Summer 2007 2nd 6wks

Undergraduate courses

2  Individual Morality & Social Justice. Callard. MTuW 12-2:30, 210 Wheeler.

An introduction to ethics, which is the attempt to provide a systematic and general answer to the question: how should we behave? The focus will be on moral theory–that is, on the theory of what we are morally obligated or permitted to do (or refrain from doing) and why–but we will also explore how the demands that morality makes on us interact with other reasons for action.

We will address various concrete moral issues, including the morality of capital punishment, abortion, war, affirmative action, and taxation. We will also take up more abstract questions: do moral statements purport to represent objective moral facts, or are they instead expressions of the feelings of the person making the statement? If they try to represent objective moral facts, do they succeed? If there are objective moral facts, are they relative to time, the culture of the agent, etc.; or are they independent of these frameworks?

4  Knowledge & Its Limits. Bezsylko. TuWTh 10-12:30, 109 Dwinelle.

The purpose of this course is to provide an introduction to philosophy by taking up just one of its many and varied topics: knowledge. We will consider three big questions. What is knowledge? Do we have any knowledge? What are some of the general kinds of knowledge to be had? We will draw on some of the very best philosophical texts, old and new, that engage with these questions.

25A  Ancient Philosophy. Karbowski. MTuWTh 12-2, 223 Dwinelle.

This course is a general introduction to the central philosophical doctrines of Socrates, Plato, and Aristotle. We will focus on the ethical, metaphysical, and epistemological doctrines of these philosophers, with an emphasis on the methodology they use in arguing for their conclusions. Among the issues we will discuss are their views of the best human life, the nature of the soul, the fundamental constituents of reality, scientific explanation, and the difference between knowledge and true belief. In addition to attempting to understand the views of these philosophers and why they held them, we will critically assess the merits of the views in question. Thus, this course also doubles as an introduction to philosophy. As such, it presupposes no background in philosophy.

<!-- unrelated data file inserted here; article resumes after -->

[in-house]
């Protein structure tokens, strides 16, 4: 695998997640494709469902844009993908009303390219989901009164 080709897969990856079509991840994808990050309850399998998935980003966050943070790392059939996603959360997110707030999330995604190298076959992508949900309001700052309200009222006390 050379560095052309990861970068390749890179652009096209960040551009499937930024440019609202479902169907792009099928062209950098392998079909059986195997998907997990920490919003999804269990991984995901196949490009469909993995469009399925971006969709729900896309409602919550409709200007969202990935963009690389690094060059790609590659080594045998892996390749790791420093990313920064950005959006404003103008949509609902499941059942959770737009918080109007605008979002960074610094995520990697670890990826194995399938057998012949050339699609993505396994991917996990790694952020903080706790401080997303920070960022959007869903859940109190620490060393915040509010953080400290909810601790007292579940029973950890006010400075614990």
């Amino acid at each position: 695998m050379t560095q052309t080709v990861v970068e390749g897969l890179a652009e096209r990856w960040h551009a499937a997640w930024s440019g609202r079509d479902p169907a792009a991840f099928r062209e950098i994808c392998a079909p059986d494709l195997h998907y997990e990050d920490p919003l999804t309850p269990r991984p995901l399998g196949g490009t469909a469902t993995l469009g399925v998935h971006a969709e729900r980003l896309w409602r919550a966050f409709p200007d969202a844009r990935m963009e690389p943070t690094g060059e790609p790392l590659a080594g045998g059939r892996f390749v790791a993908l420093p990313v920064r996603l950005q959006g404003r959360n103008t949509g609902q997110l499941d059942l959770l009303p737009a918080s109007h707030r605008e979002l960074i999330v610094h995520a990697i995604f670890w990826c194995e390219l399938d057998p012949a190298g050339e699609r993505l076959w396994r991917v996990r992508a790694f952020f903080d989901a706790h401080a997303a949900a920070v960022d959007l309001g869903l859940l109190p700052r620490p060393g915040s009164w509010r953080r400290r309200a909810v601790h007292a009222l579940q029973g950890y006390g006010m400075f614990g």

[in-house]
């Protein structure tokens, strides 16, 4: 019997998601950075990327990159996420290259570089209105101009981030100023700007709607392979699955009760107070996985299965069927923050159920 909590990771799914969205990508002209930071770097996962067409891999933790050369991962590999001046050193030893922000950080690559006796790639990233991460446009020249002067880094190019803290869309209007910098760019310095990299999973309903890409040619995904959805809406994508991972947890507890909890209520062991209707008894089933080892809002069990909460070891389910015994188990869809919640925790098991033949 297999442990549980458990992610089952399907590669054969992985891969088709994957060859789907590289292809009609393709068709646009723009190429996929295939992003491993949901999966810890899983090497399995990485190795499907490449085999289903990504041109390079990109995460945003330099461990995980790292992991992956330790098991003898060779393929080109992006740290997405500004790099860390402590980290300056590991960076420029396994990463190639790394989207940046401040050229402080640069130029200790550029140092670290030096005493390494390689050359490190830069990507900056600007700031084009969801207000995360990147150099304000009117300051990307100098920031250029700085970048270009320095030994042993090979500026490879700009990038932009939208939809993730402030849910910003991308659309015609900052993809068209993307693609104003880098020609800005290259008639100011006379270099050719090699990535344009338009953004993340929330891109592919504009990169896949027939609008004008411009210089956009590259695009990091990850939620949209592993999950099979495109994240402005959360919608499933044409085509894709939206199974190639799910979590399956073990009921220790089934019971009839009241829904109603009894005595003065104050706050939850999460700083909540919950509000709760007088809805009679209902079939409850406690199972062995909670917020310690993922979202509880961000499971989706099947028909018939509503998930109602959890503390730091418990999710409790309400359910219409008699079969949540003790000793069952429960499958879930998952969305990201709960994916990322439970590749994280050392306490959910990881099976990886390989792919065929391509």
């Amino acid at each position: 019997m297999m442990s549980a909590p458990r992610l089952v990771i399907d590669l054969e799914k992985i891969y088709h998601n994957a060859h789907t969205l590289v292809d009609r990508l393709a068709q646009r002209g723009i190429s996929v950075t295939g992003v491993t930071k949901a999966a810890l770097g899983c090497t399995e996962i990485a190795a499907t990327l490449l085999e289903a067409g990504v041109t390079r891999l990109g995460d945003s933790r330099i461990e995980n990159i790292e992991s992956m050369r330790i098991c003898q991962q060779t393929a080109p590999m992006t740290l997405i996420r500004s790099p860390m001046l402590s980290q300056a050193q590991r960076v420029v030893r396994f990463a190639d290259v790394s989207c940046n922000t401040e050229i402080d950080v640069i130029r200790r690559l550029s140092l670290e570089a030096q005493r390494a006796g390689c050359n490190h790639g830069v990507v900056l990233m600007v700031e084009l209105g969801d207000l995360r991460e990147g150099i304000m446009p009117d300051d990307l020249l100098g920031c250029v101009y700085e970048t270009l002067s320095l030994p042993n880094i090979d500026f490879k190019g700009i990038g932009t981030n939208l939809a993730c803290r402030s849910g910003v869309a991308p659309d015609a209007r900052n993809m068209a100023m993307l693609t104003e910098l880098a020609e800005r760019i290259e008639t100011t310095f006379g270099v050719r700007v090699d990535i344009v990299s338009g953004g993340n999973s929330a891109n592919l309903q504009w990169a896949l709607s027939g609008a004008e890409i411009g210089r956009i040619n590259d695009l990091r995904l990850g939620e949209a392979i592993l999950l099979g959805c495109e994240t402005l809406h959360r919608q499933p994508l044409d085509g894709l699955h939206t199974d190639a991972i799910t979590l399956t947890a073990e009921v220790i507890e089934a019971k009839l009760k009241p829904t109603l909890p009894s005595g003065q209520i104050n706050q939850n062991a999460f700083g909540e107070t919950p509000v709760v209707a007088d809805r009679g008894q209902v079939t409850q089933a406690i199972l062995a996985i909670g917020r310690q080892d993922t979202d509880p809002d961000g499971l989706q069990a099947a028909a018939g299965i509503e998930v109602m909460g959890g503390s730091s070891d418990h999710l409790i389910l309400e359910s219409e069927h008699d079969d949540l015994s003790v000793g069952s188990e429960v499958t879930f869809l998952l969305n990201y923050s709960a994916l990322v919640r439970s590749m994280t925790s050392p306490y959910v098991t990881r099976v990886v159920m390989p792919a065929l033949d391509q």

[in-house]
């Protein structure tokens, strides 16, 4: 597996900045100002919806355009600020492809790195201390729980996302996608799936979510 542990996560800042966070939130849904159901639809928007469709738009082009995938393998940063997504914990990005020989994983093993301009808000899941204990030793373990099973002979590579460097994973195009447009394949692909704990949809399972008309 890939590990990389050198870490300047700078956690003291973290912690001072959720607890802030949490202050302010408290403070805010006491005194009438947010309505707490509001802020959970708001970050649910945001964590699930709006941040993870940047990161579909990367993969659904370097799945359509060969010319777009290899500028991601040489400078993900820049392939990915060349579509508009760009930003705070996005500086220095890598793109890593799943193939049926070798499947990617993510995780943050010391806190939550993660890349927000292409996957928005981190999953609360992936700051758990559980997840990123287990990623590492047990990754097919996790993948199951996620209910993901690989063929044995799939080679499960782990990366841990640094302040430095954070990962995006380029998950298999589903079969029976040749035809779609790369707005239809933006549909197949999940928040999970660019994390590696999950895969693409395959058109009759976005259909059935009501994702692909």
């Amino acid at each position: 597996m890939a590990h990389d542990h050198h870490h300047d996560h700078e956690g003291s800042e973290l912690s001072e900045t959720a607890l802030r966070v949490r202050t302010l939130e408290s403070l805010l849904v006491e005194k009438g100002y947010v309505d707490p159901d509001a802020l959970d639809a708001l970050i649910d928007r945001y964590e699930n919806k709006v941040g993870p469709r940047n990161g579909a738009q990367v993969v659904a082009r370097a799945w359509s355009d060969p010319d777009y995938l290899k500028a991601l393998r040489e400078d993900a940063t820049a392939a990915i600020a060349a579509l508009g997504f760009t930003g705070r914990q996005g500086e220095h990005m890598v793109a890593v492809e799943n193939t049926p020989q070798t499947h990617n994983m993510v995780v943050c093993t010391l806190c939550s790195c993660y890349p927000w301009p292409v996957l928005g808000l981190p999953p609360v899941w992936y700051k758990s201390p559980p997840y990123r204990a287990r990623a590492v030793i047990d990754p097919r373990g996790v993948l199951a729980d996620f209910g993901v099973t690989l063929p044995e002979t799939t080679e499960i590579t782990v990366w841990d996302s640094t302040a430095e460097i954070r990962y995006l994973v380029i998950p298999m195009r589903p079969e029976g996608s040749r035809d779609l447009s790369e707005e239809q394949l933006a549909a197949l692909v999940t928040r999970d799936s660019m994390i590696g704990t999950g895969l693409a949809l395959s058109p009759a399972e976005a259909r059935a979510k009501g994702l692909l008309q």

188  Phenomenology. Moural. MTuW 10-12:30, 130 Wheeler.

Phenomenology was – besides analytic philosophy – one of the two great philosophical movements of the 20th century. It has been praised for addressing topics more relevant to real people’s life, but blamed for relatively lower standards of clarity and for failure to deliver on its over-ambitious goals. It has been more influential than analytic philosophy outside of academic philosophy (and is thus important in many areas of cultural studies), and within philosophy there have been repeated attempts to combine the life-relevance of phenomenology with the clarity and modesty of analysis.

In this course, we shall focus on close reading and critical explanation of selections from three classics of the movement, Edmund Husserl’s Cartesian Meditations (1929) and Crisis of European Sciences (1936) and Maurice Merleau-Ponty’s Phenomenology of Perception (1945).

1st week

Husserl, /Cartesian Meditations/ (§§ 1-20)

2nd week

Husserl, /Cartesian Meditations/ (§§ 21-41, 63-64)

3rd week

Husserl, /Crisis of European Sciences and Transcendental Phenomenology/ (§§ 1-16 and Supplement VI.)

4th week

Husserl, /Crisis of European Sciences and Transcendental Phenomenology/ (§§ 33-55)

5th week

Merleau-Ponty, /Phenomenology of Perception/ (tba)

6th week

Merleau-Ponty, /Phenomenology of Perception/ (tba)